Such apparatus will include at least some of the following elements:
a friction tool,
means of travel of said friction tool,
means for application and control of pressure:
(a) of the friction tool upon the material or materials to be treated,
(b) of independent pressure systems,
(c) exerted by the subjacent backing of said materials (or materials), on the assembly,
means for driving the rotating friction tool,
means for removably mounting said friction tool,
means for flexibly mounting said friction tool,
means for adjusting the position of said friction tool,
means to vary the rotational speed of said friction tool,
means for lubricating the frictional unit,
means for varying the angle of operation of said friction tool,
means for bringing an intervening layer, placed upon the assembly to be treated, in contact with the friction tool, said intervening layer being either independent or incorporated into a suitable device permitting its continuous operation,
means for conveying said intervening material and/or said materials to be treated and/or said backing,
means of applying sufficient pressure to the surfaces which are to be bonded, to bring them into continuous mutual contact; said means may also include means for tensioning the aforesaid assembly,
means for providing lubrication between the layer or layers of material to be treated and the intervening layer and/or between said intervening layer and said frictional head or element,
means for winding and unwidening the aforesaid sheets,
means for backing the assembly of materials to be treated,
means for heating said backing,
means for bringing to a predetermined electrical potential (negative, positive), or earthing:
(a) the backing
(b) the intervening material
(c) the frictional head or element
(d) an electrode located near the treated area.
It should also be noted that one or more friction tools located on the same, or on opposite sides, of the material (or materials) to be treated, may operate simultaneously; the latter method is preferred for the treatment of thick materials.
Applications of the process according to the invention include:
the formation of seals comprising either continuous or limited areas; this application may be used to seal packages (hermetic closing of bags, sealing of films covering rigid products or packages, for instance of cardboard, in various shapes); the process may be applied continuously at high speed for this application even over delicate produce of complex or variable shape;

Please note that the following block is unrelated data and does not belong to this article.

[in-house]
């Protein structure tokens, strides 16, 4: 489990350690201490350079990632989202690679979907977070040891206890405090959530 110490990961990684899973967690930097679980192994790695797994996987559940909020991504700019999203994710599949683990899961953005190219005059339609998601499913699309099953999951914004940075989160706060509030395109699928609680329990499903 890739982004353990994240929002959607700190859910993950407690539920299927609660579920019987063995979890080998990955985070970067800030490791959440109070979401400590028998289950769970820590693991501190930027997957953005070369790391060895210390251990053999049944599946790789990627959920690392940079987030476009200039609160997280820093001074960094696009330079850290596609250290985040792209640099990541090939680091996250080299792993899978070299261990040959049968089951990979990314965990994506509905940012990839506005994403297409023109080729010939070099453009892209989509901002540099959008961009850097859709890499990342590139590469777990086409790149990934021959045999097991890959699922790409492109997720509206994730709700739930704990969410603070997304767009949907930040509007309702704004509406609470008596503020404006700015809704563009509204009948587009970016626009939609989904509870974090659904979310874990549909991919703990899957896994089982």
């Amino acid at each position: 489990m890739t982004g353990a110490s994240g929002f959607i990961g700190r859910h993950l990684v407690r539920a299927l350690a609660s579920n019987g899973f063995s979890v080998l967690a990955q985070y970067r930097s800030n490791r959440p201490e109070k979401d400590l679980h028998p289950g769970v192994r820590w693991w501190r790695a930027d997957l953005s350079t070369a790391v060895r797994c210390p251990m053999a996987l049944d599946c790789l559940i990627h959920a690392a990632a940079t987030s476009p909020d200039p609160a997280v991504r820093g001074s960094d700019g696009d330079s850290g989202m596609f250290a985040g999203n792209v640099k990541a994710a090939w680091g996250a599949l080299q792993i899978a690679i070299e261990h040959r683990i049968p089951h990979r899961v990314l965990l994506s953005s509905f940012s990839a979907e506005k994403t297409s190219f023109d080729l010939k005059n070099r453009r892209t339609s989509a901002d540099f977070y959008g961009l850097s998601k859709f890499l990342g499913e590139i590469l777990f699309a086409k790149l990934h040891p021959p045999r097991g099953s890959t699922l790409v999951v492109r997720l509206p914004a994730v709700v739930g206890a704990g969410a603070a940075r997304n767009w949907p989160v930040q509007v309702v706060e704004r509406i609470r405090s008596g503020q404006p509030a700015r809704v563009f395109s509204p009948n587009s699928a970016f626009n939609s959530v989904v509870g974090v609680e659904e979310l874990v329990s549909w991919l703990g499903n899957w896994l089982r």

lamination of similar or dissimilar films;
lamination of a film to a similar or dissimilar substrate
addition of inserts of various shape and size, in particular metallic inserts, into materials, joints or seals, or between the laminated materials;
creation of ornamental patterns by the use of raised or textured backings;
modification of the surface characteristics of materials, in particular wettability, in order to prepare said materials for a subsequent application: such as printing, dyeing, coating, chemical treatments, creation or activation of catalytic agents, etc.
The major industrial advantages of the present process, compared to orthodox processes, consist in the very wide range of materials to which said process may be applied, the high quality of the results and the high production rates of the process, and the fact that contrary to other processes low loads may be used for many applications without the necessity for a special support or backing to the materials or for a lower electrode. This process can also seal dirty or contaminated film, as well as films covering chilled, frozen, heat-sensitive or fragile produce. This application being of particular importance to the packaging industry.
Other advantages of the process according to the present invention are the simultaneous sealing (with high bond strength) of a differential number of plastic films, under the same operating conditions, without causing excessive sealing in the areas where the layers are less numerous. Heat-control as such, is not required for sealing applications of the process and "dwell" or "set up" times are not required.
Conditions of humidity or temperature do not affect operation of the process. This, and many other advantages make the process of interest to many industries, especially the packaging industry.
The low energy consumption of the process should also be taken into consideration, for example, continuous sealing of two films of polyethylene may be performed at a speed of 45 m/min., with a rotating type of friction tool driven by an input to the motor from the transformer of 100 volts, said motor consuming about 100 to 185 watts. the cost of the equipment is also very reasonable.
Seals may be performed by the process at higher speeds than by orthodox processes. For instance, seven to ten layers of nylon, each 0.03 mm thick or polyethylene films (50 g/m2) may be sealed intermittently in one tenth of a second with a pressure of 2kg/cm2, 200 volts being supplied to the rotating head drive. By increasing the rotational speed of the friction head and/or the pressure and/or by replacing the backing material by a second friction head located opposite the first one, it is possible to reduce the sealing time by half. Furthermore, under such conditions, continuous seals may be affected up to speeds reaching 150 m/min. or more.
The process also permits the control of the type of bond obtained. In this way cohesive bonds may be created in which the interfaces between the two layers of material disappear, and the intermolecular bonds established will be as strong as those within the materials themselves.
To obtain discontinuous seals of specific configuration by methods other than those using a backing bearing a pattern in relief, it is possible to employ a patterned metal die as an intervening material to which the friction is applied and which transmits the frictional effects through to the materials to be sealed or welded, in the areas corresponding to those of the raised profile of the die.